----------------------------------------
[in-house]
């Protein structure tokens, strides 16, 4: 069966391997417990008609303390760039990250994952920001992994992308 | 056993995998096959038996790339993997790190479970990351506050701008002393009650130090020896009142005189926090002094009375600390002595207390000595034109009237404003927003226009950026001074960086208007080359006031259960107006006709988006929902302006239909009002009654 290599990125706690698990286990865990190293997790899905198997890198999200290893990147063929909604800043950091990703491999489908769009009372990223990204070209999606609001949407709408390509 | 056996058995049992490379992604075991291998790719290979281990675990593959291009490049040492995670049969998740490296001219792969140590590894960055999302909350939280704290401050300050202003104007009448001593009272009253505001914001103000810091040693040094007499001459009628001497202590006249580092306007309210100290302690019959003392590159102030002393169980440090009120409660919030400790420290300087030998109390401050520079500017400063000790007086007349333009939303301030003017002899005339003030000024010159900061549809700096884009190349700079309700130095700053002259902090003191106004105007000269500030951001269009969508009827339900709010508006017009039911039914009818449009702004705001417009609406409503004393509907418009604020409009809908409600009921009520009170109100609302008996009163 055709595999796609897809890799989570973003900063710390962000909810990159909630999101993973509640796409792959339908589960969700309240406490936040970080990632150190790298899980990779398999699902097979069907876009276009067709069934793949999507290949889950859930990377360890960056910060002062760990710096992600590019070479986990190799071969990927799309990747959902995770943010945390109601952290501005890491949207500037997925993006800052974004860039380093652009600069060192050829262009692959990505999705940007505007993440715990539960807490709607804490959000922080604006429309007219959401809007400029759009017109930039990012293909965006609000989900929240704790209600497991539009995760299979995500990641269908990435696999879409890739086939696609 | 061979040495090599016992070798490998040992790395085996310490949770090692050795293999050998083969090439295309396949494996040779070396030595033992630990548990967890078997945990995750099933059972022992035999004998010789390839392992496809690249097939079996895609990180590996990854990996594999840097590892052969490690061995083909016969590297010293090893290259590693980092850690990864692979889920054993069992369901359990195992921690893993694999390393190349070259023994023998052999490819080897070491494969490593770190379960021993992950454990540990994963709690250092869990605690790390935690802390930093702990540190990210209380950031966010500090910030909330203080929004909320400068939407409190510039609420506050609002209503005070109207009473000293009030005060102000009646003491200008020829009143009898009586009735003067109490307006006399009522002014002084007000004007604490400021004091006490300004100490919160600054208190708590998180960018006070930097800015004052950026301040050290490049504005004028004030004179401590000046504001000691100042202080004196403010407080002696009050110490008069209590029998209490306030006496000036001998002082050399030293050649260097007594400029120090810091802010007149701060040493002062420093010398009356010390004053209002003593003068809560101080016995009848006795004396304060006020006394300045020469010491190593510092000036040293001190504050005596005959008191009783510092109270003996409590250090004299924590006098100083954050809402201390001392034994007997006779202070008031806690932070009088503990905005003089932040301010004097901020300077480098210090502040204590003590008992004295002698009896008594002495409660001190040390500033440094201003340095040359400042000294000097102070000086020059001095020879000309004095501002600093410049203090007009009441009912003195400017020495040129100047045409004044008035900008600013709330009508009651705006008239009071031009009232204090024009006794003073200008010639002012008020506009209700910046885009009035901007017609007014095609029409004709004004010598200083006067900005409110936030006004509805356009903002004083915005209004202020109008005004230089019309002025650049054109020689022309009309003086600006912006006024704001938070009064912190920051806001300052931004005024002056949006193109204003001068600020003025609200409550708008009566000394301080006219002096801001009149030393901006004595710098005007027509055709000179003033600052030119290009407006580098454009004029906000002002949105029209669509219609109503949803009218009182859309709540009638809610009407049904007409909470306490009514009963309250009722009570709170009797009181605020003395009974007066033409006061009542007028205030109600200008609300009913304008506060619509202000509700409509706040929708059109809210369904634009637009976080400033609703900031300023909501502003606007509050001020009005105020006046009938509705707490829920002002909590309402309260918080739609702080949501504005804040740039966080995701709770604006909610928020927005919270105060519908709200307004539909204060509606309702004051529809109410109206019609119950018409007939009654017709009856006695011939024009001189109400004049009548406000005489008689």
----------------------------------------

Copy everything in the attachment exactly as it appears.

[in-house]
């Protein structure tokens, strides 16, 4: 069966391997417990008609303390760039990250994952920001992994992308 | 056993995998096959038996790339993997790190479970990351506050701008002393009650130090020896009142005189926090002094009375600390002595207390000595034109009237404003927003226009950026001074960086208007080359006031259960107006006709988006929902302006239909009002009654 290599990125706690698990286990865990190293997790899905198997890198999200290893990147063929909604800043950091990703491999489908769009009372990223990204070209999606609001949407709408390509 | 056996058995049992490379992604075991291998790719290979281990675990593959291009490049040492995670049969998740490296001219792969140590590894960055999302909350939280704290401050300050202003104007009448001593009272009253505001914001103000810091040693040094007499001459009628001497202590006249580092306007309210100290302690019959003392590159102030002393169980440090009120409660919030400790420290300087030998109390401050520079500017400063000790007086007349333009939303301030003017002899005339003030000024010159900061549809700096884009190349700079309700130095700053002259902090003191106004105007000269500030951001269009969508009827339900709010508006017009039911039914009818449009702004705001417009609406409503004393509907418009604020409009809908409600009921009520009170109100609302008996009163 055709595999796609897809890799989570973003900063710390962000909810990159909630999101993973509640796409792959339908589960969700309240406490936040970080990632150190790298899980990779398999699902097979069907876009276009067709069934793949999507290949889950859930990377360890960056910060002062760990710096992600590019070479986990190799071969990927799309990747959902995770943010945390109601952290501005890491949207500037997925993006800052974004860039380093652009600069060192050829262009692959990505999705940007505007993440715990539960807490709607804490959000922080604006429309007219959401809007400029759009017109930039990012293909965006609000989900929240704790209600497991539009995760299979995500990641269908990435696999879409890739086939696609 | 061979040495090599016992070798490998040992790395085996310490949770090692050795293999050998083969090439295309396949494996040779070396030595033992630990548990967890078997945990995750099933059972022992035999004998010789390839392992496809690249097939079996895609990180590996990854990996594999840097590892052969490690061995083909016969590297010293090893290259590693980092850690990864692979889920054993069992369901359990195992921690893993694999390393190349070259023994023998052999490819080897070491494969490593770190379960021993992950454990540990994963709690250092869990605690790390935690802390930093702990540190990210209380950031966010500090910030909330203080929004909320400068939407409190510039609420506050609002209503005070109207009473000293009030005060102000009646003491200008020829009143009898009586009735003067109490307006006399009522002014002084007000004007604490400021004091006490300004100490919160600054208190708590998180960018006070930097800015004052950026301040050290490049504005004028004030004179401590000046504001000691100042202080004196403010407080002696009050110490008069209590029998209490306030006496000036001998002082050399030293050649260097007594400029120090810091802010007149701060040493002062420093010398009356010390004053209002003593003068809560101080016995009848006795004396304060006020006394300045020469010491190593510092000036040293001190504050005596005959008191009783510092109270003996409590250090004299924590006098100083954050809402201390001392034994007997006779202070008031806690932070009088503990905005003089932040301010004097901020300077480098210090502040204590003590008992004295002698009896008594002495409660001190040390500033440094201003340095040359400042000294000097102070000086020059001095020879000309004095501002600093410049203090007009009441009912003195400017020495040129100047045409004044008035900008600013709330009508009651705006008239009071031009009232204090024009006794003073200008010639002012008020506009209700910046885009009035901007017609007014095609029409004709004004010598200083006067900005409110936030006004509805356009903002004083915005209004202020109008005004230089019309002025650049054109020689022309009309003086600006912006006024704001938070009064912190920051806001300052931004005024002056949006193109204003001068600020003025609200409550708008009566000394301080006219002096801001009149030393901006004595710098005007027509055709000179003033600052030119290009407006580098454009004029906000002002949105029209669509219609109503949803009218009182859309709540009638809610009407049904007409909470306490009514009963309250009722009570709170009797009181605020003395009974007066033409006061009542007028205030109600200008609300009913304008506060619509202000509700409509706040929708059109809210369904634009637009976080400033609703900031300023909501502003606007509050001020009005105020006046009938509705707490829920002002909590309402309260918080739609702080949501504005804040740039966080995701709770604006909610928020927005919270105060519908709200307004539909204060509606309702004051529809109410109206019609119950018409007939009654017709009856006695011939024009001189109400004049009548406000005489008689």